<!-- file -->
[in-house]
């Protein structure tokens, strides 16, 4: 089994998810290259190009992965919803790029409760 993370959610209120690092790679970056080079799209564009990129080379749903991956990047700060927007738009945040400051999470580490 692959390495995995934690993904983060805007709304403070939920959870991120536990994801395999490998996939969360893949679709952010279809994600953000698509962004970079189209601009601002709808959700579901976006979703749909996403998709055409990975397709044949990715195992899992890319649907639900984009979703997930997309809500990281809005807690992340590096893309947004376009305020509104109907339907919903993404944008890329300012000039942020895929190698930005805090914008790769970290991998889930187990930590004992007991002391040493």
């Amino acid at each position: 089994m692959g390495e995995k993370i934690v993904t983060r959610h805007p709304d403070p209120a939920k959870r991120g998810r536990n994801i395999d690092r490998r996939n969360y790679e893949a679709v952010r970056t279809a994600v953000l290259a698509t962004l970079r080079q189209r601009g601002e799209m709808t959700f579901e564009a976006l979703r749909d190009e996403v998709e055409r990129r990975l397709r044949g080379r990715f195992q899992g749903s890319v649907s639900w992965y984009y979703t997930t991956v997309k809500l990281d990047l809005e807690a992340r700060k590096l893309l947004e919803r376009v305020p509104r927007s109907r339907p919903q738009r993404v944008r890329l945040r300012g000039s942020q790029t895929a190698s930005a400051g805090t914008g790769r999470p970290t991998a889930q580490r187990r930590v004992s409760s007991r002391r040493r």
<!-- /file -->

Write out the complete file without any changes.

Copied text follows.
[in-house]
């Protein structure tokens, strides 16, 4: 089994998810290259190009992965919803790029409760 993370959610209120690092790679970056080079799209564009990129080379749903991956990047700060927007738009945040400051999470580490 692959390495995995934690993904983060805007709304403070939920959870991120536990994801395999490998996939969360893949679709952010279809994600953000698509962004970079189209601009601002709808959700579901976006979703749909996403998709055409990975397709044949990715195992899992890319649907639900984009979703997930997309809500990281809005807690992340590096893309947004376009305020509104109907339907919903993404944008890329300012000039942020895929190698930005805090914008790769970290991998889930187990930590004992007991002391040493």
């Amino acid at each position: 089994m692959g390495e995995k993370i934690v993904t983060r959610h805007p709304d403070p209120a939920k959870r991120g998810r536990n994801i395999d690092r490998r996939n969360y790679e893949a679709v952010r970056t279809a994600v953000l290259a698509t962004l970079r080079q189209r601009g601002e799209m709808t959700f579901e564009a976006l979703r749909d190009e996403v998709e055409r990129r990975l397709r044949g080379r990715f195992q899992g749903s890319v649907s639900w992965y984009y979703t997930t991956v997309k809500l990281d990047l809005e807690a992340r700060k590096l893309l947004e919803r376009v305020p509104r927007s109907r339907p919903q738009r993404v944008r890329l945040r300012g000039s942020q790029t895929a190698s930005a400051g805090t914008g790769r999470p970290t991998a889930q580490r187990r930590v004992s409760s007991r002391r040493r």